This year, Pesach was just not coming together. I have a Pesach kitchen in this house, precisely because I always make Pesach, but it was still not working out. The bathroom next to the Pesach kitchen had to be repaired. Despite having a full year, the project was completed just three weeks before Pesach. I tried getting an early start on baking by making meringues which I adore, but they flopped. And I could not get enough motivation/anxiety to clean out chametz. Did I mention that we hold by not selling chametz, so we have to actually remove it? Days were ticking off, time was getting close, and I was still in a funk.

Then it dawned on me: what's harder than having a Pesach baby? Trying to make Pesach with a 1 year old! She was doing her part to keep things interesting. She kept throwing things out of her high chair, and spreading those Cheerios everywhere. Besides, a baby of this age needs to be constantly watched. She does not sleep nearly as much as a newborn, and she does not yet have any common sense, but she is mobile and active. I did enclose the living room as a space where she could be contained, but she is only happy in there for so long before starting to cry. So, out of 13 years that I have made Pesach, I was heavily pregnant or with a newborn for 4, and with an acitve one year old for 5. That's nine years of challenges. No wonder I don't feel so gung-ho about Pesach any more.

seder table
7:30 erev pesach
I did pull myself together, invited people over for the meals of the last days, and cooked and served for those meals. The company was pleasant, and it did feel like Yom Tov.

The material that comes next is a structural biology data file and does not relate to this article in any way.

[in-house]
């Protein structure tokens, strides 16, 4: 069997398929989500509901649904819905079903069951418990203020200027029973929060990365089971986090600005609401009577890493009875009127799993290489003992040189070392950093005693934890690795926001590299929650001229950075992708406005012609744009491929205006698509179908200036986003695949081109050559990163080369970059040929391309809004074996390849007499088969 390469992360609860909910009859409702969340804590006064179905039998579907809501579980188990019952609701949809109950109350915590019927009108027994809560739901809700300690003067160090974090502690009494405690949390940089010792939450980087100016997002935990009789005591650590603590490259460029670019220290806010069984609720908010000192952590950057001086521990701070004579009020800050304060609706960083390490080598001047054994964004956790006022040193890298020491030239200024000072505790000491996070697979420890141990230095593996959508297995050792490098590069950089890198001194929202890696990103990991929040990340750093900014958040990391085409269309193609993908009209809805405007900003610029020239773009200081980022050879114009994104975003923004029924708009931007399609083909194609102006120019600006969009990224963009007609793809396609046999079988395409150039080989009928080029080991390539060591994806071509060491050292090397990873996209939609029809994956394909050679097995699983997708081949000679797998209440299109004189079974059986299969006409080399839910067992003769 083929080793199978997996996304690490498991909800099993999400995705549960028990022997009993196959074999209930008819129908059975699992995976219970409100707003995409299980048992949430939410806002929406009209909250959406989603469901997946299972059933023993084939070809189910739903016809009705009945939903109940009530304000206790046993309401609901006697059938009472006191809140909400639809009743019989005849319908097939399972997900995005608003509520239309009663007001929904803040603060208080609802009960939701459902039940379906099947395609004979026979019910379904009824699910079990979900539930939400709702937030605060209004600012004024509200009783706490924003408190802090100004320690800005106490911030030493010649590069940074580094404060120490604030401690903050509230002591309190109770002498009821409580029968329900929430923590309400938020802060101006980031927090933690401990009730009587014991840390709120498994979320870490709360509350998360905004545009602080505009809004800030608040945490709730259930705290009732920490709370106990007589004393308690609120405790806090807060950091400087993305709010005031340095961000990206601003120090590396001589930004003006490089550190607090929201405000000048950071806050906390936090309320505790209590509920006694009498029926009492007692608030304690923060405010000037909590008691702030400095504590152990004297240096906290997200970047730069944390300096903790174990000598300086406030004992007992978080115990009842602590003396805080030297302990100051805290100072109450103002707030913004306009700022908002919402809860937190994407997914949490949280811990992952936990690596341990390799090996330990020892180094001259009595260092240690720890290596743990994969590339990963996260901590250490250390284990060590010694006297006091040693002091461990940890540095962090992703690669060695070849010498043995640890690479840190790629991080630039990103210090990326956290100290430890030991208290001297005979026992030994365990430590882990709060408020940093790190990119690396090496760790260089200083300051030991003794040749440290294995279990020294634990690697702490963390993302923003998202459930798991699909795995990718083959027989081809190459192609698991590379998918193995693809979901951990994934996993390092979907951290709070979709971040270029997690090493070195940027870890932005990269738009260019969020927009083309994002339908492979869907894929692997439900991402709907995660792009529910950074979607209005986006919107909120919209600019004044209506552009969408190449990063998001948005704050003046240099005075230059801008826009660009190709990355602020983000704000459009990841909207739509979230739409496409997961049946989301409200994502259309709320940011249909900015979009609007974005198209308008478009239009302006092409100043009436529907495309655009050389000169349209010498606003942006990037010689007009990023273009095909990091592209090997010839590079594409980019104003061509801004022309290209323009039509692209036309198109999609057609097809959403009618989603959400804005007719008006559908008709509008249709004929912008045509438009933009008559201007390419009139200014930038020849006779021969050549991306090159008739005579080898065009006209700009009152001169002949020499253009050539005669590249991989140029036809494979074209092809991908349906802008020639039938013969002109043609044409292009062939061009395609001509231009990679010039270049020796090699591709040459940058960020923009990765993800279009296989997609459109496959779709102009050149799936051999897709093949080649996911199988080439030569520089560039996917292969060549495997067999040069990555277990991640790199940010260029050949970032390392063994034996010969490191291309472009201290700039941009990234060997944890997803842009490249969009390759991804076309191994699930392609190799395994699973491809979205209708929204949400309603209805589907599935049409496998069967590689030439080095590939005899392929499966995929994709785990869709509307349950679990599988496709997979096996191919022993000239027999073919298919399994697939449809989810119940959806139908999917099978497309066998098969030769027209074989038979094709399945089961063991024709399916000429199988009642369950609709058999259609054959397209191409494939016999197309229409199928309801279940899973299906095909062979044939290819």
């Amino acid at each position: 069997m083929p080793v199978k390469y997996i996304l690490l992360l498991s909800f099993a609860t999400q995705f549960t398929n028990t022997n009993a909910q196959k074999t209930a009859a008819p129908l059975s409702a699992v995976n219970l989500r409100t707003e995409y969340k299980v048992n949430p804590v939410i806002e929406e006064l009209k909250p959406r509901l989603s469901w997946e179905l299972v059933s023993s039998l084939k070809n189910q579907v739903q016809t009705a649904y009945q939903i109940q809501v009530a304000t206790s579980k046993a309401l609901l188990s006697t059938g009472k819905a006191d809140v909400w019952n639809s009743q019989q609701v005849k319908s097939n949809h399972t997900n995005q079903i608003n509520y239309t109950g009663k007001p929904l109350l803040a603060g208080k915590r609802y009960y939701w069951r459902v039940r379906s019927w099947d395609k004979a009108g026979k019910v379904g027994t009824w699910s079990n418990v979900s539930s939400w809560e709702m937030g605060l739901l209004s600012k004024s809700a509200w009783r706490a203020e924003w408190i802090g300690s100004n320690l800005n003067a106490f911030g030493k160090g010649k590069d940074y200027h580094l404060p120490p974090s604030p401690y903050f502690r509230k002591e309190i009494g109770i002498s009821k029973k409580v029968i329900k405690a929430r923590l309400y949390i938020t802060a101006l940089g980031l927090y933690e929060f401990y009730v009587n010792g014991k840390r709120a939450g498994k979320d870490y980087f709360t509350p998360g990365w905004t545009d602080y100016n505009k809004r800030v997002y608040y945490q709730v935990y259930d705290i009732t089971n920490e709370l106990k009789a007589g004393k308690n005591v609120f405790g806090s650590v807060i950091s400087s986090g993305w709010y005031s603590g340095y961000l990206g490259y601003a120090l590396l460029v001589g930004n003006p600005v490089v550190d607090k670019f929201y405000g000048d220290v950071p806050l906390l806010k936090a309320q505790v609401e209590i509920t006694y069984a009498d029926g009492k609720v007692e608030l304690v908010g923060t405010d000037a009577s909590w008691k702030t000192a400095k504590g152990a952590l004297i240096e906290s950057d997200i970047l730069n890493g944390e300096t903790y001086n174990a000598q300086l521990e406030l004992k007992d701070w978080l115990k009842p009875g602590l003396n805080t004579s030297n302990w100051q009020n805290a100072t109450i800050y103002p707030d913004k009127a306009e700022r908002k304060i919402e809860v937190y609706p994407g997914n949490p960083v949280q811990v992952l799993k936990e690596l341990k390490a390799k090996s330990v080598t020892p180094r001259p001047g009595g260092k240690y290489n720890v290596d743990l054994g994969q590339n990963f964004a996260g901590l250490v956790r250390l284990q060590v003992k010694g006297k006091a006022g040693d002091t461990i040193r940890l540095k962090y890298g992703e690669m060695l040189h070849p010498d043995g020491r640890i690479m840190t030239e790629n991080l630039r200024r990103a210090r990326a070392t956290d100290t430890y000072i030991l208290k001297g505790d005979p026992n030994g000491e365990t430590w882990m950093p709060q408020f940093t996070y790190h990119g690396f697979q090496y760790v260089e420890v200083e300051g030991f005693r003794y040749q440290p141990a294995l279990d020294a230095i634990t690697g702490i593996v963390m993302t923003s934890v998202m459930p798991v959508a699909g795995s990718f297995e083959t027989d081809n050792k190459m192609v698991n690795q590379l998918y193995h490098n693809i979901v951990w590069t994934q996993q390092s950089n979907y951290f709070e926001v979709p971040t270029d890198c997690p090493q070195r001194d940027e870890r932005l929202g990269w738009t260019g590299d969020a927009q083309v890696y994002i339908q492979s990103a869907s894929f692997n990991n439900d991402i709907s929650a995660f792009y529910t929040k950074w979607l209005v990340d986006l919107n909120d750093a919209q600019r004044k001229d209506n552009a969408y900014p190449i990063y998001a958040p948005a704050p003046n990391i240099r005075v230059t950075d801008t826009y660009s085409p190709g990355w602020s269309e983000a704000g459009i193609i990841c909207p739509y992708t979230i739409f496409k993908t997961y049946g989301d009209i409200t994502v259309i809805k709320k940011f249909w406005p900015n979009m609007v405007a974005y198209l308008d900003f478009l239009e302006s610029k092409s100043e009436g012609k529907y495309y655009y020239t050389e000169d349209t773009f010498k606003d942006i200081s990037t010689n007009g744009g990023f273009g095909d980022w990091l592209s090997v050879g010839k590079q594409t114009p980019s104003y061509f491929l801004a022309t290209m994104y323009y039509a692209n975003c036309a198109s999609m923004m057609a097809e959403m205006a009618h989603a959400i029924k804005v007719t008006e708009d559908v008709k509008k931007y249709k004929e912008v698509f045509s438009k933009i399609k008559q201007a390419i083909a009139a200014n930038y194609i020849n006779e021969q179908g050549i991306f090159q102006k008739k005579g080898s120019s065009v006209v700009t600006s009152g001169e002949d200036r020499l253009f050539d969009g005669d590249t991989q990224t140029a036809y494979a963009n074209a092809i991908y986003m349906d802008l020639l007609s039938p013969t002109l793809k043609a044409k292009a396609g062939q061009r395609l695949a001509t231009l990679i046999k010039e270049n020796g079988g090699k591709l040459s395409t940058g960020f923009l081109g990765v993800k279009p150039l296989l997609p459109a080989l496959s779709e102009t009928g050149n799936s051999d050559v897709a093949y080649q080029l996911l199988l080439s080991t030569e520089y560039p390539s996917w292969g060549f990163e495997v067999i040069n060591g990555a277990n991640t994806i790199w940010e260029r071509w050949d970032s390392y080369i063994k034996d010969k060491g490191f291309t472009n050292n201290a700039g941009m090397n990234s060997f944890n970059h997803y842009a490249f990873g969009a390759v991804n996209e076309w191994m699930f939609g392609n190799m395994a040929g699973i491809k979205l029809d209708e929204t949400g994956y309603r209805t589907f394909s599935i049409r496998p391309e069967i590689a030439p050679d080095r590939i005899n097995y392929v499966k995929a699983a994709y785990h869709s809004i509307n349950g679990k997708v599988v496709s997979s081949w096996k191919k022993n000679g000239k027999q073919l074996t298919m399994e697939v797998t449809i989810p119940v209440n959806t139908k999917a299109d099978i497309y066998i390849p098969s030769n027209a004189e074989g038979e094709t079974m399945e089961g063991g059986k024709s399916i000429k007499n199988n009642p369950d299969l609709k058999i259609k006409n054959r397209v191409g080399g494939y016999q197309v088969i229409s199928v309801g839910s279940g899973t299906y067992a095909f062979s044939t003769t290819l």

As for the seder prep, I pulled out my collection of Hagadahs, but the boys were most fascinated with The Exodus You Almost Passed Over by Rabbi Forhman. They both read it, and more than once. 10 yo kept bringing it to the table, reading out loud and discussing various points.3 yo stayed up for the seder, saw my husband put on his kittel and asked: "Why are you doing that?" "Thank you for fulfilling my obligation, So you could ask." He was not amused, but he was explained more about coming out of Egypt. And he even recited a nice part of Ma Nishtana. I know he was taught it in school, but I also have a Pesach CD that he kept asking me to put in, which contains it.

10 yo showed brotherly love
by putting up with 3 yo
messing up his experiment
(you need someone
of similar height for it to work)
at the science museum
On Chol HaMoed, I took kids places, hoping to rally just a bit. On Monday we went to the Museum of Natural History.

Kings of the rock at Noah's Ark
On Tuesday we visited an animal sanctuary with another homeschooling  family. The kids all had someone their own age to interact with, so the boys were able to go at their pace, and I could keep up with the littles.

Wednesday was the last day of coop classes followed by park day. I saw the boys' presentation from Lego Robotics class and missed the Bridges class one due to the littles being in toddler room. We brought out miracle bars to share. 12 walked around, advertising how good they are and sharing his insights about Pesach. I thought we will leave early enough for the babies to nap at home, but they both could not sleep. So, on the spur of the moment, I grabbed the willing kids and went to Botanical Gardens to sneak a peek at Chihuly exhibition. Our membership was running out and it did not officially open till after Pesach, but the glass was already installed. The kids loved running around finding the artwork: "There is a Chihuly!" And Thursday I went to taeknowdo with the boys followed by a cooking marathon for the last days.
Boys are presenting their robot

Now Yom Tov is over, the kitchen is back to chametz, laundry is churning from mounds of dirty into mounds of clean, and we bought our chametz. I am looking forward to Pesach when the youngest is 3. In the meanwhile, I will keep on trying to do what I can, and ignore the over-optimistic accounts of how easy it is to make Pesach.

Chihuly in the Botanical Garden